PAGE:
With Apple’s latest version of iOS – iOS 10 – has come a nifty new home control and security system called “Home Kit”. This is designed to take the pain and complications out of the whole control and security thing, so that consumers can easily install the products they want without expensive service people. Apple provides the framework and networking infrastructure, and Siri so you can have voice control. Other companies provide the products. Here’s I’m looking at one of those products, the OMNA 180 CAM HD from D-Link.
The Omna 180 CAM HD is much smaller than I imagined when I first saw the pictures. It stands only 132mm tall and the cylinder is 58mm in diameter. It does look rather nice with its aluminium case, broken only by black sections for the camera near the top, the speaker at the bottom, the LED at the front and the inlet for power at the back. The power plug – which comes from a wall wart – is shaped to fit neatly into squarish hole. The connection is Micro-B USB. Underneath is a slot for a microSD card (up to 128GB, Speed Class 10 for recording footage). There’s also a reset button.
That reset button is the only control on the whole unit. Everything is controlled through apps.
Inside is a full HD camera with a 180 degree (horizontally; 66 degrees vertically) field of view, a microphone, and the speaker alluded to. You can talk through the unit, or listen from it. Sound is recorded with videos. There are also IR LEDs which allow IR capture (in black and white) at up to five metres.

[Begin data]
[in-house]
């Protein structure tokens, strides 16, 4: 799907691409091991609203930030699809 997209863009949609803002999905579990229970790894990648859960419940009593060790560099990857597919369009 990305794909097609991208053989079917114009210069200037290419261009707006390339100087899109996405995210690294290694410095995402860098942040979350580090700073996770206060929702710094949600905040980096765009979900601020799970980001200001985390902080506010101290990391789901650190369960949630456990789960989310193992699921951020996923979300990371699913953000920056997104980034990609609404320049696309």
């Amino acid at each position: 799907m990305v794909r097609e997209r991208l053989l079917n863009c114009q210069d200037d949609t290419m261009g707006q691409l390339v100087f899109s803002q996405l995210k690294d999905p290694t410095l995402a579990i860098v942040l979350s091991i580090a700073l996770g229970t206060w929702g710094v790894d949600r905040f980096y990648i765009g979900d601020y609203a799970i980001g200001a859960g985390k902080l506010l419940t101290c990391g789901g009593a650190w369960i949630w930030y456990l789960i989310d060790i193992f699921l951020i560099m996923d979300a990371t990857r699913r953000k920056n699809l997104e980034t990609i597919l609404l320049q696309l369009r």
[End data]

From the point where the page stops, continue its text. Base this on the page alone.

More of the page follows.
The video is transmitted live at whatever resolution, up to 1080p30, supported by the network bandwidth.
Because it uses “Home Kit”, it will only work with Apple devices (including, apparently, Apple TV). Your iPhone or iPad must be running iOS 10 (or later). Not even Macs will work with it. (Yes, a version of Home Kit has been around since iOS 8, but this new stuff requires iOS 10.)
Because your Apple stuff already has permission to securely access outside resources – specifically iCloud – you can even access the camera when away from your home. Everything runs through Apple’s servers. But you’ll need additional devices for that. Specifically, this requires an Apple TV running Apple’s tvOS 10.1 or an iPad running iOS 10.1, or later for both. One or the other acts as a “hub” to serve the content up to iCloud for remote access. Presumably the various Home Kit compatible devices don’t pack enough grunt to manage this on their own.